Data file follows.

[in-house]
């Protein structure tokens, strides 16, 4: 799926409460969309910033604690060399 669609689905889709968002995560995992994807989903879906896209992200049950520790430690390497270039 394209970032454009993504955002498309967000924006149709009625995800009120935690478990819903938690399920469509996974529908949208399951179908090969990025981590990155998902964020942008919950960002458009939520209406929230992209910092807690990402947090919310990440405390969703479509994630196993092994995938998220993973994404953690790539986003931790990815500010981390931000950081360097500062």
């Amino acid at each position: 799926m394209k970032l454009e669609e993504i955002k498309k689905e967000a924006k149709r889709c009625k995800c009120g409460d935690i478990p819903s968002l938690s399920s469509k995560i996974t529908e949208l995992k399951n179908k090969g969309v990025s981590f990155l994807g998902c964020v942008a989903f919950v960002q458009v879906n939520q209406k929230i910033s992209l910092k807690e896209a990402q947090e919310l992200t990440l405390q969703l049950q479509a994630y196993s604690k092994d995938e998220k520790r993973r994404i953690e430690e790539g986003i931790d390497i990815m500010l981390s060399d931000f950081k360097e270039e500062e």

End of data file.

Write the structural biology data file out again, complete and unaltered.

[in-house]
């Protein structure tokens, strides 16, 4: 799926409460969309910033604690060399 669609689905889709968002995560995992994807989903879906896209992200049950520790430690390497270039 394209970032454009993504955002498309967000924006149709009625995800009120935690478990819903938690399920469509996974529908949208399951179908090969990025981590990155998902964020942008919950960002458009939520209406929230992209910092807690990402947090919310990440405390969703479509994630196993092994995938998220993973994404953690790539986003931790990815500010981390931000950081360097500062």
């Amino acid at each position: 799926m394209k970032l454009e669609e993504i955002k498309k689905e967000a924006k149709r889709c009625k995800c009120g409460d935690i478990p819903s968002l938690s399920s469509k995560i996974t529908e949208l995992k399951n179908k090969g969309v990025s981590f990155l994807g998902c964020v942008a989903f919950v960002q458009v879906n939520q209406k929230i910033s992209l910092k807690e896209a990402q947090e919310l992200t990440l405390q969703l049950q479509a994630y196993s604690k092994d995938e998220k520790r993973r994404i953690e430690e790539g986003i931790d390497i990815m500010l981390s060399d931000f950081k360097e270039e500062e």